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Teach Feast: MOOCs November 26, 2014

Posted by aquillam in teaching.
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On Nov 21, the Friday before Thanksgiving, the Teaching and Technology Collaborative (TeachTech) hosted a one day series of workshops. These are my notes on the sessions I attended.

This session was presented by the Office of Digital Education & Innovation (DEI)
http://digitaleducation.umich.edu/
There are some obvious reasons to do a MOOC:
it raises awareness of the University in general and the instructor in particular.
It builds community focused on the U, but not restricted to Michigan, or even to the US.
It can act as a sort of audition for prospective students: if they enjoy a MOOC and think the instructor was good, they may decide to come to the University for the chance to work with that instructor.
It generates revenue (students who choose to get verified pay a fee, and a fraction of that fee comes to the University and the instructor).
There are some not so obvious reasons as well:
There are stories from students who took a MOOC, and it gave them the confidence to go back to school or change careers.
It broadens the diversity of students the instructor gets to interact with (this is most helpful in smaller scale MOOCs, where interacting with students is still feasible.) Some instructors who travel hold office hours in the cities they travel to in order to meet their students.
Re-working the course to make it into a MOOC significantly improves the residential experience as well. It essentially forces the instructor to adopt a flipped classroom model, provides some resources to enable the development of new materials, and includes additional analytics and people to assess the effectiveness of the new resources.
There are some reasons NOT to do a MOOC
If you don’t have the personality for it! (you must be comfortable with the camera, the flipped classroom model, and the idea that what you are doing isn’t a lecture, it’s a screen art.)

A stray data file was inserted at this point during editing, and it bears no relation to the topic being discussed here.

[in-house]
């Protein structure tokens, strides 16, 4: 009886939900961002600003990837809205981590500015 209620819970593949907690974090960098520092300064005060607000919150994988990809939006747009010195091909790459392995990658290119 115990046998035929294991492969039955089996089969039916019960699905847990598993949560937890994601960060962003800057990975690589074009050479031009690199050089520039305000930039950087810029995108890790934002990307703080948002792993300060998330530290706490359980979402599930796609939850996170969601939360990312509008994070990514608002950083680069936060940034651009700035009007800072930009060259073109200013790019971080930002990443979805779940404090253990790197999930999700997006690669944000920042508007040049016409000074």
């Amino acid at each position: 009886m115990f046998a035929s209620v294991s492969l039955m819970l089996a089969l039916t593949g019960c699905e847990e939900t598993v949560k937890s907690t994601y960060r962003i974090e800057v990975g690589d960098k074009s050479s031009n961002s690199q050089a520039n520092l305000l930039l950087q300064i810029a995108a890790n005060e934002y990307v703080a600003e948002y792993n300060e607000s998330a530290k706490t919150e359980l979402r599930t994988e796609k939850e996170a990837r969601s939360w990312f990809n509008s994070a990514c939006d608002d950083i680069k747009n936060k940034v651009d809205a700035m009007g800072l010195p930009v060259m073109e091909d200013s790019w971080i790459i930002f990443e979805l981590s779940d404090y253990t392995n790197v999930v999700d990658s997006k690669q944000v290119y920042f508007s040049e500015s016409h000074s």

If you don’t want to commit the large up-front time to develop the materials.
If you’re just jumping on the bandwagon.
Before developing a MOOC, you should consider the following:
Who are the learners you want to reach?
Is a MOOC the way to reach them, or is some other digital learning environment better?
Will what you want to do enhance the learner environment?
When dealing with a class of thousands, peer assessment is the only way to manage assessment. However, relying on peers to judge your work can be very frustrating. They may grade too harshly, or mis-interpret instructions. They may not take it serially, or finish the assessment.
MOOCs have a low completion rate. In some cases, it’s because people only stay in as long as they need to get what they want. You may want to consider a more flexible type of digital learning environment if that is a problem for you.
If you think you might want to develop a MOOC, DEI can help you. They have a “venture fund” to help instructors develop materials. There is a $10k stipend for development, and once the MOC is running, you can get paid through revenue sharing (though you should be aware that the amount of revenue varies widely.)
After you apply to develop a MOOC, the dean has to approve it. Once approved, it typically takes about 4 months to complete all of the development. The timeframe largely depends on the instructor though. They’ve had people work VERY hard and very long hours for 2 weeks, and they’ve had others who took almost 2 years.
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